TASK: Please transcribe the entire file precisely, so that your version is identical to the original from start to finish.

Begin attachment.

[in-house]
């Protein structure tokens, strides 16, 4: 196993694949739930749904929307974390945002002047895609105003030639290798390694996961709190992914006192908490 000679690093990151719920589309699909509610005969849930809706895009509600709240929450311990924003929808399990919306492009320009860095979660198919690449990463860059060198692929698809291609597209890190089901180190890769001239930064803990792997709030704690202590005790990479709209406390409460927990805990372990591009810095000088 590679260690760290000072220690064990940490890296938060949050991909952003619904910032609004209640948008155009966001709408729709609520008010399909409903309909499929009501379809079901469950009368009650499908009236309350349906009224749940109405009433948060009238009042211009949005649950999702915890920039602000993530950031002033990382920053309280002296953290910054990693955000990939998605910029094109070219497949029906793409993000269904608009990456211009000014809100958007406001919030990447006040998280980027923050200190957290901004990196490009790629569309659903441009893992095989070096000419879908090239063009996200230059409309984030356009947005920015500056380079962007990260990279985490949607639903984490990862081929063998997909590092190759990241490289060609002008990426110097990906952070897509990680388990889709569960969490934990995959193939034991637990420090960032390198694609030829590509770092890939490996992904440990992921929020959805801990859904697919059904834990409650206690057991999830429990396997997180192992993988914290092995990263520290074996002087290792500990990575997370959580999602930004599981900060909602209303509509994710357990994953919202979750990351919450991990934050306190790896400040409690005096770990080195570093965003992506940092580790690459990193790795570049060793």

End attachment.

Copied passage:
[in-house]
């Protein structure tokens, strides 16, 4: 196993694949739930749904929307974390945002002047895609105003030639290798390694996961709190992914006192908490 000679690093990151719920589309699909509610005969849930809706895009509600709240929450311990924003929808399990919306492009320009860095979660198919690449990463860059060198692929698809291609597209890190089901180190890769001239930064803990792997709030704690202590005790990479709209406390409460927990805990372990591009810095000088 590679260690760290000072220690064990940490890296938060949050991909952003619904910032609004209640948008155009966001709408729709609520008010399909409903309909499929009501379809079901469950009368009650499908009236309350349906009224749940109405009433948060009238009042211009949005649950999702915890920039602000993530950031002033990382920053309280002296953290910054990693955000990939998605910029094109070219497949029906793409993000269904608009990456211009000014809100958007406001919030990447006040998280980027923050200190957290901004990196490009790629569309659903441009893992095989070096000419879908090239063009996200230059409309984030356009947005920015500056380079962007990260990279985490949607639903984490990862081929063998997909590092190759990241490289060609002008990426110097990906952070897509990680388990889709569960969490934990995959193939034991637990420090960032390198694609030829590509770092890939490996992904440990992921929020959805801990859904697919059904834990409650206690057991999830429990396997997180192992993988914290092995990263520290074996002087290792500990990575997370959580999602930004599981900060909602209303509509994710357990994953919202979750990351919450991990934050306190790896400040409690005096770990080195570093965003992506940092580790690459990193790795570049060793």